My hope is that, as our organization evolves and as we get more information, we can then provide a set of insights about what it looks like to be a financial first responder. There are all kinds of studies going on around meaningful support for the low to moderate income worker. And in the midst of natural disasters and the severity of all of these climate events now, companies feel like they need to do something. We’re providing support for personal hardships from these experiences, but also providing the C-Suite a readiness plan and a solution for when disaster strikes the next time so they don’t have to adjudicate this in the middle of the crisis. Support is already there.

Q: How do you ensure insights found through ImpactStack are effectively communicated, and how do you use the information to refine the program?

A: ImpactStack is now a part of our product, so every new company coming in is going to have access to it. For existing customers, we’ve launched it several different ways, including customer meetings and webinars.

But the latter part of that question is what we’re really interested in. How do we evolve our processes and decisions based on what we’re seeing? We’re very new to that. And this will be part of our journey for the rest of time. But for the moment, we have new information and new insights unique to our market, and we will hold onto that and then expand on it. But for now, I think our outcome data offers enough to give people a sense of what they need to start having strategic conversations. We recently met with a very large Fortune 15 organization, and after meeting, they left with the information needed to justify a significant investment in the program. That’s as good a response as you can get from a company of that scale. We have our central purpose as a social enterprise and continue to think about additional layers. But there’s enough information here right now, even today, just from insights alone to get these conversations rolling.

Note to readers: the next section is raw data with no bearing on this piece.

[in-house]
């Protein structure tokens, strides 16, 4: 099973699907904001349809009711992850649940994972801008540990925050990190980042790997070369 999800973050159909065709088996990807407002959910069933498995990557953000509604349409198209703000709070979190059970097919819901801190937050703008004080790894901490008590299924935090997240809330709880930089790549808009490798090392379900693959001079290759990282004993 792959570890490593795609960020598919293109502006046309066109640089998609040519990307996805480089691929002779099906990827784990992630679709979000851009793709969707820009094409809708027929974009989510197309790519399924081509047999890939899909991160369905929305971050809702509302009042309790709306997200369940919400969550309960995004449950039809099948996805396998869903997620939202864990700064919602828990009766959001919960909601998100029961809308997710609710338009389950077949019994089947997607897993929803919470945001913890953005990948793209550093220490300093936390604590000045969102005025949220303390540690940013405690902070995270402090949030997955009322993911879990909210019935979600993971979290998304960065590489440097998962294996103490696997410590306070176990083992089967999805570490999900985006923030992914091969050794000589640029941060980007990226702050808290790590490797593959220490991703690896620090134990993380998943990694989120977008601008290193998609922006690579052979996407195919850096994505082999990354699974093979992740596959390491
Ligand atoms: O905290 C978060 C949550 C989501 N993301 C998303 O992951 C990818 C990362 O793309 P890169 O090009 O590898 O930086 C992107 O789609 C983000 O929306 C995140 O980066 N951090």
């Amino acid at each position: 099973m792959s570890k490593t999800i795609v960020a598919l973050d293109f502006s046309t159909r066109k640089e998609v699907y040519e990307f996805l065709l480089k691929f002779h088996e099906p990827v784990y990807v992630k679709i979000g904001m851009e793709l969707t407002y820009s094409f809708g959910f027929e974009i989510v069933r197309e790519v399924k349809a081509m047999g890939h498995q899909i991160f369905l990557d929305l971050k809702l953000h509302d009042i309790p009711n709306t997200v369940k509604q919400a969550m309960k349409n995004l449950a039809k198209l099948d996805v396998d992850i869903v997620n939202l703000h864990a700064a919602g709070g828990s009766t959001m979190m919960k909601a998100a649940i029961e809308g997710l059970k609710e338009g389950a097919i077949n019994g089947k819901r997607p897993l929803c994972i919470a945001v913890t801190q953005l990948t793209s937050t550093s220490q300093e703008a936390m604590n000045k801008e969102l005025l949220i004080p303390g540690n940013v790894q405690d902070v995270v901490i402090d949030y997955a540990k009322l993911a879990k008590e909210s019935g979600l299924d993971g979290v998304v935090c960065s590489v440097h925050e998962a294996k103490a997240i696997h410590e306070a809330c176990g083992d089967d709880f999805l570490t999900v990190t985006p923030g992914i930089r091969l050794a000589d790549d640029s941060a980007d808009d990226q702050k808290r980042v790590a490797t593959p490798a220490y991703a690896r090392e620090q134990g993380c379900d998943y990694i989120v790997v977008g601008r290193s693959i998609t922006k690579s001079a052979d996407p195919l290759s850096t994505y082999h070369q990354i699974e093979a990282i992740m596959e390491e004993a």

Q: ​​Do you have a quantifiable sense that we are facing more disasters today than ever before, and at the same time, socioeconomic situations where people are disproportionately affected?

A: We’ve pulled together the drivers in the framework of climate change, geopolitics, and economic conditions. Imagine placing this concept on a chart: In the center, we have the conditions, while on the outer layer, we examine their individual impact and their implications for both businesses and the broader sustainable development goals, especially for those companies invested in ESG (environmental, social, and governance) principles. We also built the research and the platform to meet the reporting requirements for ESG and corporate citizenship standards. So for big companies who really care about ESG considerations, the hope is that our data is accessible. Outcomes data of this kind can be hard to procure. Some believe we have made it much easier for companies to track “S”-related outcomes.

We have data on disasters and the activity around them, and also the economic conditions in the U.S., with a focus on the utilization of credit, which is being used at the highest rate ever seen. We have all these connecting points and trends that we’re seeing to bring to thought leaders and continue having these conversations.

Q: Your website offers many testimonials from grant recipients. Are there any specific stories or situations you’d like to shed light on? One that was particularly impactful?

A: A relevant and impactful one is from the wildfires happening in Hawaii. It’s devastating, with the loss of life and homes. We’ve heard that one company has lost an employee, and 65 employees are now without homes. That’s a lot to process. There’s a group here that’s trying to work through it with them. Here’s a quote from them:

“Our peaceful community was swept by the wildfire unleashed by Hurricane Dora. Our home, a sanctuary to my family for the past three years, turned to ashes in the blink of an eye. With evacuation orders, we fled, leaving behind everything. The fire took everything from us, but not our hope. Our family of four is now staying with friends searching for a new beginning. Basic necessities like food, water, and clothing have become urgent priorities. We are resilient. With your support, we can rebuild our lives in our community.”

That’s powerful.

Another example that comes to mind is the war in Ukraine. For most people and companies, it was a surprise that left no time to figure out a path for relief. And when you have banking systems that have shut down, and you have people fleeing, literally fleeing for their lives, we had to figure out how to get payments securely to individuals. It was difficult to get relief there, but we figured it out. 

As you can imagine, not every disaster affects every company, and it doesn’t hit every company the same way. I’m proud to work with the talented team at E4E Relief. They are committed to stepping up and navigating each client situation with compassion so that we can deliver emergency financial relief to individuals around the world.

Editor’s note: From Day One thanks our partner, E4E Relief, for sponsoring this sponsor spotlight.